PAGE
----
God’s plan to have the seed of the woman crush the serpent’s head by dying in Adam’s place raises all sorts of questions. The most obvious, I suppose, is how such an arrangement can be just—especially when God himself declares that the sinner must die for his own sin (Ezk 18.4, 20). One atheist famously said that he refused to worship a “god” who would kill his own son for something he didn’t do.
Like most arguments against God’s ways, this one suffers from a significant logical fallacy: it fails to recognize a piece of the data that is central to the question. In this case, the key data point is that the Son died willingly; he volunteered. That single fact changes the whole scenario.
And the Son’s willingness to be the sacrifice is but one of a list of qualifications that identify the substitute.
What would have to be true of whatever person could serve effectively as a substitute for Adam and for every other sinner?
This substitute, whoever he is, must be one of us; he must represent us perfectly and wholly, and only another human being can do that. Paul speaks of him as a second Adam, of whom the first Adam was a figure (Ro 5.14).
But there’s another reason the substitute must be human. The penalty for sin is death, and someone who cannot die cannot pay that penalty. No angel could do it, and God cannot either.
He must be one of us (He 2.14).
If the penalty for sin is death, then an ordinary man can by his death pay the penalty for only one (other) man. But the substitute for Adam’s offspring must be able to die a death that will pay for millions of people; his death (and life) must be worth far more than any ordinary man’s. Only a death of infinite worth can pay an infinite penalty.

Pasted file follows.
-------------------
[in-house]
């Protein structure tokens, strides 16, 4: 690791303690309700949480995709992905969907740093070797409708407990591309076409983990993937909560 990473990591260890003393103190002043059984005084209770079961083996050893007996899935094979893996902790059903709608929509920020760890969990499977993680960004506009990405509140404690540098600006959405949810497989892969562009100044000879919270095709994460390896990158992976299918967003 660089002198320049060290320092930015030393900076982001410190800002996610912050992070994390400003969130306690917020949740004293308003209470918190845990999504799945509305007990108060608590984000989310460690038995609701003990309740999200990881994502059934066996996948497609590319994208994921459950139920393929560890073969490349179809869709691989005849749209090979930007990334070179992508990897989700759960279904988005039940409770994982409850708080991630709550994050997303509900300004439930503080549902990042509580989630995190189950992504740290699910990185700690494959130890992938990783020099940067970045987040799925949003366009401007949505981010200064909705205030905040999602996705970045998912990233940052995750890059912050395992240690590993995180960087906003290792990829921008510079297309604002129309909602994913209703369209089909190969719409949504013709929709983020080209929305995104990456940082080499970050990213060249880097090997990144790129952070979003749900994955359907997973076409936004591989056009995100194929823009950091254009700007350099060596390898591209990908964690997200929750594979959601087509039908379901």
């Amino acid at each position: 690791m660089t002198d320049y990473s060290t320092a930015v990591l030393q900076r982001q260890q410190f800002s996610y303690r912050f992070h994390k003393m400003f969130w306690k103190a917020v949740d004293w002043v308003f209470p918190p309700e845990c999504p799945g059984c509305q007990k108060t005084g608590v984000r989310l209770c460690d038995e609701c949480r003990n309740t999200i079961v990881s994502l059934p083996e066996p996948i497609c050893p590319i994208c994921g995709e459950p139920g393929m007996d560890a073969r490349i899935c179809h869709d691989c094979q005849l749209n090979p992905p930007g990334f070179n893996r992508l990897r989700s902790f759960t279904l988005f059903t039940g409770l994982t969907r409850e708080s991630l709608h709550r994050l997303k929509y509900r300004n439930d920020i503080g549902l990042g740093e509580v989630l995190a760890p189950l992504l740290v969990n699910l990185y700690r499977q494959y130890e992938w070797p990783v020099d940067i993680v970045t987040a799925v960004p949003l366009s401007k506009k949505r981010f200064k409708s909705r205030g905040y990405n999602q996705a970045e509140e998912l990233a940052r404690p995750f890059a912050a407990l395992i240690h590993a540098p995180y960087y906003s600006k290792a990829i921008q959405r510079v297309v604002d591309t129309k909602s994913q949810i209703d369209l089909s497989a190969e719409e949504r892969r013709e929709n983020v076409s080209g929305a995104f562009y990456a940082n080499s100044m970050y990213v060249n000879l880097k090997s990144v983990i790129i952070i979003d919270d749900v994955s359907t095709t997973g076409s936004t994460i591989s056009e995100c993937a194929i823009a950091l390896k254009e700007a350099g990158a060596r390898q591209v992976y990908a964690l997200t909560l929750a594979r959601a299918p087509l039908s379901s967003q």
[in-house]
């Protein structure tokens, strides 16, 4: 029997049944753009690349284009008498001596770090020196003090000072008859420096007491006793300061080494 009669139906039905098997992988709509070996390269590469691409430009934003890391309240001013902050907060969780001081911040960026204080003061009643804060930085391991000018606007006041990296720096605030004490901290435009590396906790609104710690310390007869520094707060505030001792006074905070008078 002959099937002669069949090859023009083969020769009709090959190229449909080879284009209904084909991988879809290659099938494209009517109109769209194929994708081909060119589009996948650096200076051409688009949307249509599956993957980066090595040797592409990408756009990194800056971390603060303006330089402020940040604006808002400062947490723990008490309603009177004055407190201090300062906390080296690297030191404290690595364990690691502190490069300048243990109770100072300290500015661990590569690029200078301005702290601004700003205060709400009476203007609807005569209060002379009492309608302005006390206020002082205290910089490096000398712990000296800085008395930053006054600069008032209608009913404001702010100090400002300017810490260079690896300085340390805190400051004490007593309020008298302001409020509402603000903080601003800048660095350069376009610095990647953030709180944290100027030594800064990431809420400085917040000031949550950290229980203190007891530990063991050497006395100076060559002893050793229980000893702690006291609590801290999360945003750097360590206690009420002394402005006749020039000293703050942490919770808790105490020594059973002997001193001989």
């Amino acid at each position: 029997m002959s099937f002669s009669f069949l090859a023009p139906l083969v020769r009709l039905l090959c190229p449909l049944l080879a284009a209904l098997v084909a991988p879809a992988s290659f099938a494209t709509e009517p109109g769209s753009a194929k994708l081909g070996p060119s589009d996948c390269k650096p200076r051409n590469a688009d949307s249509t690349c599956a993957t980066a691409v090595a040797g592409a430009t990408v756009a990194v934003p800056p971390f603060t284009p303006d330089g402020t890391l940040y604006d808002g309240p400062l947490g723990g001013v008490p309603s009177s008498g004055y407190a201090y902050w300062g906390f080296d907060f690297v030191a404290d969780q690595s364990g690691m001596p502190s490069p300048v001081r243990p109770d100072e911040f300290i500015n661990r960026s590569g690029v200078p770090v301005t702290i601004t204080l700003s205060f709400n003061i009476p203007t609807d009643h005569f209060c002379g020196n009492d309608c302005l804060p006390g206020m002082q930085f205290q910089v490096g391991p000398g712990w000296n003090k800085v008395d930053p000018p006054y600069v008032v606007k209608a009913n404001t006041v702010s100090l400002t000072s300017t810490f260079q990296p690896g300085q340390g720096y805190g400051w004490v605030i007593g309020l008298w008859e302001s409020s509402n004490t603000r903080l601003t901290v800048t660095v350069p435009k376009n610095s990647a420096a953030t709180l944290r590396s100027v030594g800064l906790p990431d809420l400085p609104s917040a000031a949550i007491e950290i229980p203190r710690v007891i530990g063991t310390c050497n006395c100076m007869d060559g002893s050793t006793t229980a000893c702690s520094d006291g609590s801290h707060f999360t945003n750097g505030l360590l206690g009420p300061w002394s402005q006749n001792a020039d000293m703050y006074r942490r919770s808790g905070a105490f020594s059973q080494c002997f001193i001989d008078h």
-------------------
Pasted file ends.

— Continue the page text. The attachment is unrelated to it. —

This is a point that Anselm, the church father, made in his classic work Cur Deus Homo? (Why the God-Man?). Only a man can die, and only God can pay an infinite price. The only solution to our problem is the God-Man.
One cannot be a substitute for someone else’s sin unless he has no penalty to pay for his own sin. But where will we find a sinless human? There have been only 3 sinless humans in history: Adam and Eve were sinless for a time, but since then all of mankind has been covered by a curtain of sin—until God the Son pulled back that curtain by stepping into human flesh and defeating every temptation throughout every day of his earthly life.
As we’ve noted, if the substitute is not willing, then the transaction is fundamentally unjust. And an unjust transaction, rather than solving the sin problem, merely adds to it. In assuming a human nature, the Son announces, “I come to do thy will, O God” (Ps 40.6-8; He 10.7, 9). As omniscient, the preincarnate Son knew full well that he would be completely dependent on the Father during his earthly sojourn (Mt 11.27; 24.36; 26.39, 42; Jn 8.28), and he proceeded willingly (Jn 10.17-18; 18.11).
And conversely, God must be willing to accept the sacrifice of the substitute. And we find that not only is he willing, but the plan was his in the first place. In the words of the hymnwriter,
See the Father’s plan unfold
Bringing many sons to glory.
In perhaps the most well-known description of the Son’s vicarious sacrifice, written 800 years before the event, the prophet writes,
The Lord hath laid on him the iniquity of us all (Is 53.6).
And Paul adds his affirmation after the fact:
[The Father] delivered him up for us all (Ro 8.32).
And so we have a legal basis for a substitutionary atonement, as well as a list of qualifications. And we find that the only person qualified to act in that role is the very one who volunteers for it, at infinite cost to himself.
See the destined day arise;
See a willing sacrifice;
Jesus, to redeem our loss
Hangs upon the shameful cross.
Jesus, who but You could bear
Wrath so great and justice fair?
Every pang and bitter throe
Finishing Your life of woe.
Lamb of God, for sinners slain!
Jesus Christ, we praise Your name!
(Venantius Honorius Clementianus [AD 6th century], trans Richard Mant)
Next time: Why would he do that? And what has he accomplished?